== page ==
# In which direction is the "MATCH function (Type -1)" searching?

Is the “MATCH function (Type -1)” searching

• In rows: from right to left (or the other way around)?
• in Column: From top to bottom (or the other way around)?

The function call could be “`=MATCH(4; C1:F1; -1)” (The return is “3” for an array: 40, 16, 5, 3)

(it looks like it is searching from left to right)

-1 requires that the search range is sorted in descending order…thats all.

the returned Value is always the position count from left|top

But if You read the Calc-Manual for the MATCH function:

It says For “Type = -1” the function returns the index of the first value that is larger [,] the search criterion

You say it count/search from Left - so the first value that is larger […]to the search criterion “4" is “40” in the descending array 40, 16, 5, 3

The help-manual is ambigous,
…with -1 it returns the position of the Value equal to criterion or the position of the closest match greater than criterion.

Are we 100% sure that the “help-manual” here is ambigous - I would say misleading

If Type = 1 or the third parameter is missing, the index of the last value that is smaller or equal to the search criterion is returned. This applies even when the search array is not sorted. For Type = -1, the first value that is larger or equal is returned.

This part of the MATCH function help page is incorrect. MATCH(4,{2,11,4,5},1) will most certainly not return 3, it will return 1. I think the sentence “This applies even when…” was meant to indicate that you aren’t going to get back an #N/A just because the array is not sorted??

The LO MATCH seems in every way to replicate the MS Excel function, as promised earlier on the help page. So:

Type 1: go LtoR/TtoB until you hit the search criterion and give me that position or hit something bigger than the search criterion and give me the position right before that, or #N/A if there is no position before that because the first entry is already bigger. If nothing is equal to or bigger than the criterion, then give me the last position.

Type 0: go LtoR/TtoB until you match the search criterion exactly and give me that position, or else give me #N/A if there is no exact match.

Type -1: go LtoR/TtoB until you hit the search criterion and give me that position or hit something smaller than the search criterion and give me the position right before that, or #N/A if there is no position before that because the first entry is already smaller. If nothing is equal to or smaller than the criterion, then give me the last position.

Also, the help page states:

LookupArray is the reference searched. A lookup array can be a single row or column, or part of a single row or column.

Type may take the values 1, 0, or -1. If Type = 1 or if this optional parameter is missing, it is assumed that the first column of the search array is sorted in ascending order. If Type = -1 it is assumed that the column in sorted in descending order. This corresponds to the same function in Microsoft Excel.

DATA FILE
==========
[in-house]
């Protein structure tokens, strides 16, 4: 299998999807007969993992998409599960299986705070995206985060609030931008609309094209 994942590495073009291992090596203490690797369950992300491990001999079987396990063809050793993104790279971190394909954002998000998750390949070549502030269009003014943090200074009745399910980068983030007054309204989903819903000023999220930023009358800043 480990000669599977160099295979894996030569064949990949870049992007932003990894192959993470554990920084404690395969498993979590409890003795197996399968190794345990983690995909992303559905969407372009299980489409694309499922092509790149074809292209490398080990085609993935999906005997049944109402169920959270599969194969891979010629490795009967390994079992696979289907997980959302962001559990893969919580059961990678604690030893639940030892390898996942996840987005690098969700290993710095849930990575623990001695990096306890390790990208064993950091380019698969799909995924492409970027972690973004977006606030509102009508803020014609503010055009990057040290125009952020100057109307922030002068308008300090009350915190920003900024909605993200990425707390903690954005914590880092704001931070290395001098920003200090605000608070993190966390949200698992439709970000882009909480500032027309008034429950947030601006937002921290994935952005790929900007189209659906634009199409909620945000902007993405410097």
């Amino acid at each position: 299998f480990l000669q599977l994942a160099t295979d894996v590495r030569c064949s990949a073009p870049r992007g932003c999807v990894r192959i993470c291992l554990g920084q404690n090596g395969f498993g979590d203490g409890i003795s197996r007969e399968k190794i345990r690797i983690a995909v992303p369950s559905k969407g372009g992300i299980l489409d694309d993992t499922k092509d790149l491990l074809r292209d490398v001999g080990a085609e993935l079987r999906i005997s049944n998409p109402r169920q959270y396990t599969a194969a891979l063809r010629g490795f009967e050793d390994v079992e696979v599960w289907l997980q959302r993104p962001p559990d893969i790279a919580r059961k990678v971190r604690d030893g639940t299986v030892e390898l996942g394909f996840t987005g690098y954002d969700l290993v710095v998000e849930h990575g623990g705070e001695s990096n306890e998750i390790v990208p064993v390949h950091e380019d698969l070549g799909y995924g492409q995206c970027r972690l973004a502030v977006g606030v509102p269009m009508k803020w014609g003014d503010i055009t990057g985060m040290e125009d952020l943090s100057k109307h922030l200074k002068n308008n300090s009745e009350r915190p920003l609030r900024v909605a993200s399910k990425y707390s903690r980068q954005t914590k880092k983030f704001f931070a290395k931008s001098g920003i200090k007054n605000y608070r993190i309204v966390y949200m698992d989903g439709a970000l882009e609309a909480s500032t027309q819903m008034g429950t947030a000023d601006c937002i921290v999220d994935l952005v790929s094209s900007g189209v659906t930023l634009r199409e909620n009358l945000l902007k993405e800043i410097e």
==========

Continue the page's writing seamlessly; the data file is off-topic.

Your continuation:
Here, the words “first column” are confusing. First, the paragraph before it allows for a row (and obviously MATCH works for a row) and, second, why say “first” if only one column is allowed? More than one column will result in a Err:504, in fact.

there is no need to post false use of MATCH, if you use 1 as last criteria you MUST have a monotonic ascending search array

The irregular MATCH was part of a comment, not a solution. The comment was expanding directly on the question in the previous comments, namely, the correctness of the man page on MATCH. It showed that the man page, which itself mentions unsorted data for type=1, was not correct, and so there was a purpose for posting it.

Also, knowing the behavior under irregular circumstances can definitely help lead a person to what is causing that behavior if it ever turns up in troubleshooting. For example, if you are getting an #N/A for a use of MATCH and don’t know why in some complex scenario, knowing that it likely comes from your first data point could be handy. I do agree that there is never a reason for a ‘constant array’ that is not in order, but that was just a shorthand for demonstration purposes.

Neither. It performs a binary search (which is the reason it gives arbitrary results if the range is not sorted according to the third argument) in a vector. The position/index returned is counted from top in a column vector or left in a row vector.

As others noted, the help is wrong. It should read

If Type = 1 or the third parameter is missing, the index of the last value that is smaller or equal to the search criterion is returned. For Type = -1, the index of the last value that is larger or equal is returned.

Fixed in now current source/text/scalc/01/04060109.xhp - help - Gitiles

Of course - That was why I was posting it - I thought the help text was wrong - But I am new to the MATCH-function - so I had to be absolute sure

For 6 hour ago I sent a mail to them with the following suggest to a correction:

Original: For Type = -1, the first* value that is larger or equal is returned

Suggestion: For Type = -1, the function returns the array number, whose last value is larger or equal to the search criterion.

Ooh I can see you are “LibreOffice Calc developer” - So I might have sent you a mail

I don’t know where you sent the mail to, I just fixed that on the fly when I read this thread.

Good, something good come out of my efforts and wondering